It seems laughably apologetic to give a studio credit for not royally screwing something up – hey now, that wasn’t completely awful! Well done, gents – but to be fair, there are a number of ways that the live action “Cinderella” could have gone horribly wrong. It could have been directed by one of those ‘that guy’ directors, rather than Kenneth Branagh, who made sure the movie had style and class, by jove. The script, by Chris Weitz (“About a Boy”), could have painted with a broad brush, rendering the wicked Tremaine women cardboard cutouts, and the prince a brain-dead trophy husband. “Cinderella” does none of these things, but more importantly, the movie reinforces the idea that kindness is always the better option, even when it’s not the easiest one. This may still be a fairy tale, but that is a great message for young girls and boys, and even better, the story is crafted in such a way that makes Cinderella not so much a lottery winner as a young woman making smart choices, honoring her family, and taking responsibility for her fate, by being kind. I can’t stress that last part enough.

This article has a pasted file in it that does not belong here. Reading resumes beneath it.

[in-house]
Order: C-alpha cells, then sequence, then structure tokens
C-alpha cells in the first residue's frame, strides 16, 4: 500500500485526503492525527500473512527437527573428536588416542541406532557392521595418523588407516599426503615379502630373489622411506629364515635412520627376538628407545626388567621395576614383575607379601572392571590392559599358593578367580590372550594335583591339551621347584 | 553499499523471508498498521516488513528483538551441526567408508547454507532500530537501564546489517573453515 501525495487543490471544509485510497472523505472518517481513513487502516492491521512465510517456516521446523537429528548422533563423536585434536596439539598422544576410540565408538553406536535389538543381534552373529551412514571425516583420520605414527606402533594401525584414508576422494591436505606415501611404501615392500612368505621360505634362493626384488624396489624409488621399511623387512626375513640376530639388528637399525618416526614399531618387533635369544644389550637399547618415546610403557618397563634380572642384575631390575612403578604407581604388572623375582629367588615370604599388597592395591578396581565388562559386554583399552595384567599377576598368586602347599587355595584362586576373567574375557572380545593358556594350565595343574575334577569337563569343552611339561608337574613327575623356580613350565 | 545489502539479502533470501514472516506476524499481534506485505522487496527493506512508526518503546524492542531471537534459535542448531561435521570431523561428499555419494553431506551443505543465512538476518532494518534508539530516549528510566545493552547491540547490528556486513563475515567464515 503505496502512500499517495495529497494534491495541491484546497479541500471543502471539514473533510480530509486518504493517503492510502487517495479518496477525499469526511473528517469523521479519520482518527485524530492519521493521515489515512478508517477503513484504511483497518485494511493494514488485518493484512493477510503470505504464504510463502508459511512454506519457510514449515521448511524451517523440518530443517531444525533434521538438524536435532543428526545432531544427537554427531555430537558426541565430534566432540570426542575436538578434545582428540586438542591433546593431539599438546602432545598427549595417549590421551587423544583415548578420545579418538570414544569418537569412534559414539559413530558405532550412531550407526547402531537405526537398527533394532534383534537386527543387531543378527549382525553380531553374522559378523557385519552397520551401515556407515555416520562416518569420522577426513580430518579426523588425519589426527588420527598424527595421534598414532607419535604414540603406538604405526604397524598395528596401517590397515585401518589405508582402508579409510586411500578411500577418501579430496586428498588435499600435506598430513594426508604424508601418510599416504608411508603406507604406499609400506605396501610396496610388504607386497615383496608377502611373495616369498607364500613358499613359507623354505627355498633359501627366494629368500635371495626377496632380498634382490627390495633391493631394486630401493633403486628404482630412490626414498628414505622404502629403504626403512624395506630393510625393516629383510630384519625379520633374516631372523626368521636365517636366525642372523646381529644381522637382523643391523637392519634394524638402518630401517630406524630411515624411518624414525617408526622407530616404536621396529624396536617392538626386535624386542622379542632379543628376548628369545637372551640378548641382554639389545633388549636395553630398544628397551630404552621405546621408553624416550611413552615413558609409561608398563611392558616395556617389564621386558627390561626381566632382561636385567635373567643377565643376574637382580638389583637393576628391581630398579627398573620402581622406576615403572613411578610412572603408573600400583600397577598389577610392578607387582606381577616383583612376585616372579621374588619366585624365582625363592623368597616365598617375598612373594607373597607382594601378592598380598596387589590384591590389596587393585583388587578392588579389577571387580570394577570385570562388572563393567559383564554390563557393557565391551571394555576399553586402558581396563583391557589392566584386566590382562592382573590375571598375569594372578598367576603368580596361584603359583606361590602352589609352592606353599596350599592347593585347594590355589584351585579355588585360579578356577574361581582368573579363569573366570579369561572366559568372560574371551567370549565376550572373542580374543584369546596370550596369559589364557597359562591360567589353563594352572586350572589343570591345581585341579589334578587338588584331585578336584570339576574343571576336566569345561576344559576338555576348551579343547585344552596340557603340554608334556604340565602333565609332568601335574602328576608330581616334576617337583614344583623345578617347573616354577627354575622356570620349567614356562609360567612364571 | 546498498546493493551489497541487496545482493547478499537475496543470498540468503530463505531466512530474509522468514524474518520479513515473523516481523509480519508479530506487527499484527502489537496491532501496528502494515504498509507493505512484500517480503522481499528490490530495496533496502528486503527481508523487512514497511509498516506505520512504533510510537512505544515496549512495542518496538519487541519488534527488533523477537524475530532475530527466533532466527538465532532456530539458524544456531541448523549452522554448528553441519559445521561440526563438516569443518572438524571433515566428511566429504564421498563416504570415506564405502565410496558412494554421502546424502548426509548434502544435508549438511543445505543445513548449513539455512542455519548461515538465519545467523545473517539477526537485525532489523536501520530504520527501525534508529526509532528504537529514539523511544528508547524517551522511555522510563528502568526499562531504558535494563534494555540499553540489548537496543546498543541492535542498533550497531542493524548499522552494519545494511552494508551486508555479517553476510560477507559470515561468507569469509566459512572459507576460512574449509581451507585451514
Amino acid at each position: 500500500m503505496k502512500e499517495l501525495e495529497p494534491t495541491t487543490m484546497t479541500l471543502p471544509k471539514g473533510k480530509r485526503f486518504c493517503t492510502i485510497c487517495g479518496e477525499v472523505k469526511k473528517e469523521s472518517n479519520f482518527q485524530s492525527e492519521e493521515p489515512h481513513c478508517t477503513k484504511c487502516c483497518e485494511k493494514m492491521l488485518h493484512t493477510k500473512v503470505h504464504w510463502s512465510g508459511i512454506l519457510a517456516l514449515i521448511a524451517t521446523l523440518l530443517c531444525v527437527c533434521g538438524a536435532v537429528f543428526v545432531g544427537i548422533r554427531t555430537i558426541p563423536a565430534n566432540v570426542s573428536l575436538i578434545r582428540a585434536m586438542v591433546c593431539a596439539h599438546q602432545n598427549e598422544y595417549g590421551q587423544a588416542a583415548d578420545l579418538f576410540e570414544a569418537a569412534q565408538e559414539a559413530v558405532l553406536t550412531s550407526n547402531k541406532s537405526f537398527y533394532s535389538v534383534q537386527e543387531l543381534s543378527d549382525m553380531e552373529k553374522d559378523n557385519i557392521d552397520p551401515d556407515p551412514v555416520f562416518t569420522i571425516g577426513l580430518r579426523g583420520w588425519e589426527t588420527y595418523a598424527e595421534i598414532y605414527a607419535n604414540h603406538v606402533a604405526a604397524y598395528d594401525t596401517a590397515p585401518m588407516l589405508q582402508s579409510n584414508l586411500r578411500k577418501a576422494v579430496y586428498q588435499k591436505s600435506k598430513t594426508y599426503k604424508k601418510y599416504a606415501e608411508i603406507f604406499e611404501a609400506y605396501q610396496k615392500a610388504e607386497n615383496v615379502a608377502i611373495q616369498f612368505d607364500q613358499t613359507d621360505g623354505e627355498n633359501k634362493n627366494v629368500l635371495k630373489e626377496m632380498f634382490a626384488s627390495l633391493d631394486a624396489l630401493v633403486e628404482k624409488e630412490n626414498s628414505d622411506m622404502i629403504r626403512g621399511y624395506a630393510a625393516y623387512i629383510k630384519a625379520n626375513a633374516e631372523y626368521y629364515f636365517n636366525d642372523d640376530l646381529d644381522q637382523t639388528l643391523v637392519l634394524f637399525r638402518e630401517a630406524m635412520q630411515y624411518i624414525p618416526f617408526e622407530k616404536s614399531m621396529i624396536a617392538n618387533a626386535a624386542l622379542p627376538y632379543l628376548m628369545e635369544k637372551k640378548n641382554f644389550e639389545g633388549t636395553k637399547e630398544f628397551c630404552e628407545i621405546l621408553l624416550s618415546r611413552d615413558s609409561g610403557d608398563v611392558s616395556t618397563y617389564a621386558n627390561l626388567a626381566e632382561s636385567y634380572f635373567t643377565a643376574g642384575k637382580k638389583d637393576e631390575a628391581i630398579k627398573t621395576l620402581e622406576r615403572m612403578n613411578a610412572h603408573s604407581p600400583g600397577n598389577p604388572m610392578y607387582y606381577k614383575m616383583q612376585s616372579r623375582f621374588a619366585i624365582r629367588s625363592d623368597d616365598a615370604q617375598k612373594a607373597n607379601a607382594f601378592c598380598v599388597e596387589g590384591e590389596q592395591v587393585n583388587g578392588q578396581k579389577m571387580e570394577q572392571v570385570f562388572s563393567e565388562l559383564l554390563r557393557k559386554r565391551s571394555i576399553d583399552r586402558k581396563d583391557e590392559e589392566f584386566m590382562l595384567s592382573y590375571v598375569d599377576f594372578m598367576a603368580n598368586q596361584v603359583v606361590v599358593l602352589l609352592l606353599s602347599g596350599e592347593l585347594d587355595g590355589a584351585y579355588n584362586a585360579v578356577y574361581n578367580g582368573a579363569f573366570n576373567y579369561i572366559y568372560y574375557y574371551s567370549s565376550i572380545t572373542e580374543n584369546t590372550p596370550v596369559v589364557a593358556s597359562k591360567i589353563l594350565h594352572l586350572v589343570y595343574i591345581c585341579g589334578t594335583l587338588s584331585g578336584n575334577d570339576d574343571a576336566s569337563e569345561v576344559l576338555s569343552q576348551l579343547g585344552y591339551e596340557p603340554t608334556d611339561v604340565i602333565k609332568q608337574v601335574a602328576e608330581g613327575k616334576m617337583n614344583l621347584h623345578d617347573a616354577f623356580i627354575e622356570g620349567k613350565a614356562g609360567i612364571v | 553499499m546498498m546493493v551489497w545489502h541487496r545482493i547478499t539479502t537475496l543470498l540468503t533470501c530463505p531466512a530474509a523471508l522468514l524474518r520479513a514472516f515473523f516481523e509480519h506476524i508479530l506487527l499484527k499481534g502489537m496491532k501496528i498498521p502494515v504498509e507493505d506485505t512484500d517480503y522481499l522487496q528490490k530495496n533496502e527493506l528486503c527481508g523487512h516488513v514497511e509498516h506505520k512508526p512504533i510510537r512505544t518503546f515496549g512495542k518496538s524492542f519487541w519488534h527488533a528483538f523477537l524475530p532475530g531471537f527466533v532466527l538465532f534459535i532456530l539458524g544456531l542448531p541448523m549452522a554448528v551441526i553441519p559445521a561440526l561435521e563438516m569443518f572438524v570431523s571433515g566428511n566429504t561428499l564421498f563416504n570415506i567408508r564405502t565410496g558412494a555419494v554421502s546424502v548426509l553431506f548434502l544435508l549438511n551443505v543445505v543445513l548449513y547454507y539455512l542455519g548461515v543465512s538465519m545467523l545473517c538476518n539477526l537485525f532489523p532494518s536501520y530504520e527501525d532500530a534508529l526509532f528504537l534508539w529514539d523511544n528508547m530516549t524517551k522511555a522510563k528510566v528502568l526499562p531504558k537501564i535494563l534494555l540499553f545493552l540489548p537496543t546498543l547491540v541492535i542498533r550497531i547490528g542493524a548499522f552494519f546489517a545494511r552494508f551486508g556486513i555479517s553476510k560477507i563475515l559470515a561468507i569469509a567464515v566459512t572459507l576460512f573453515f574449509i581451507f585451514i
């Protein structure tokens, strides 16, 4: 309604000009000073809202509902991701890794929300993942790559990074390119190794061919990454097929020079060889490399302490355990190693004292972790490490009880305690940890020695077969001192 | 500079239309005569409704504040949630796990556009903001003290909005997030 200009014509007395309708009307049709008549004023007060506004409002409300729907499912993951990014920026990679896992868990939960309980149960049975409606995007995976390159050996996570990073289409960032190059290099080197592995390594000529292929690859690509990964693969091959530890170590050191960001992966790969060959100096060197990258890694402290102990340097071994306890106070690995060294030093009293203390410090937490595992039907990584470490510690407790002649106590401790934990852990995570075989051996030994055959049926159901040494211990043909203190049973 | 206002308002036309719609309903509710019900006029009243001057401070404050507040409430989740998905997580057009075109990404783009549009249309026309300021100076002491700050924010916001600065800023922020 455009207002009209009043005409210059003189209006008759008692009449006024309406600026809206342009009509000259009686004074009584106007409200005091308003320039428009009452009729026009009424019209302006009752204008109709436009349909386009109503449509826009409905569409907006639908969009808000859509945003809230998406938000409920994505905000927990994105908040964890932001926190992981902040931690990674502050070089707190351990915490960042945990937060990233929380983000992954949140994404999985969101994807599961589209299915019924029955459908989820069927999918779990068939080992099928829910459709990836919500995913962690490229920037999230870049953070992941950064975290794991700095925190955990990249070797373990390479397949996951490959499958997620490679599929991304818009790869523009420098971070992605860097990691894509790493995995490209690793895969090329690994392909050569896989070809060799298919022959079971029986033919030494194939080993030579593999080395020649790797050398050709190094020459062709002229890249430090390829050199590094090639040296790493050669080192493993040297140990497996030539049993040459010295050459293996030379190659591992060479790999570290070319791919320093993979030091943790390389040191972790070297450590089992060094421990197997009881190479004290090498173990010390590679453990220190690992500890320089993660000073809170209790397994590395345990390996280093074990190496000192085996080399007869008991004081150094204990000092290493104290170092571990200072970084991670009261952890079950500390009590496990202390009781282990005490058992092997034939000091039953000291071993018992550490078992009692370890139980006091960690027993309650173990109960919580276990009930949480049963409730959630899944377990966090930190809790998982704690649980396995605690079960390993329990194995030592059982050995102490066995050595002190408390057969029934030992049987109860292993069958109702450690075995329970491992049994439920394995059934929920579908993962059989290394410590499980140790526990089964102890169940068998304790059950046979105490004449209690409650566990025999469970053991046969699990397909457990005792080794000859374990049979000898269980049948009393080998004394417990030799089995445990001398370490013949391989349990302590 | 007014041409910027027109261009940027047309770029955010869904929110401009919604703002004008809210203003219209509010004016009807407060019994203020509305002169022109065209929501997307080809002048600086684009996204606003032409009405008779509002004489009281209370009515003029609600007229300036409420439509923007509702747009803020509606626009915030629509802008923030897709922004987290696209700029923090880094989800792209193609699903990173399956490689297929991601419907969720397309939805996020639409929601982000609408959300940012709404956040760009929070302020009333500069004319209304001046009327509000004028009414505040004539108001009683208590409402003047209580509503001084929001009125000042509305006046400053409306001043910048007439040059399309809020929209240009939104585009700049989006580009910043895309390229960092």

Ella (Lily James) lives a simple but happy life with her loving, modest parents. Following the death of her mother (Hayley Atwell), though, Ella’s life takes a dreadful turn when her father (Ben Chaplin) marries the widow Lady Tremaine (Cate Blanchett), and must share the house with her and her awful daughters, Anastasia (Holliday Grainger) and Drisella (Sophie McShera). The aspiring social climbers treat Ella like a servant when her father travels, and when Ella receives word that her father has fallen ill and died on his most recent trip, Ella – now dubbed Cinderella by the stepsisters when they see her with soot on her face (cinders on Ella, ha ha) – rides to the forest to escape her misery.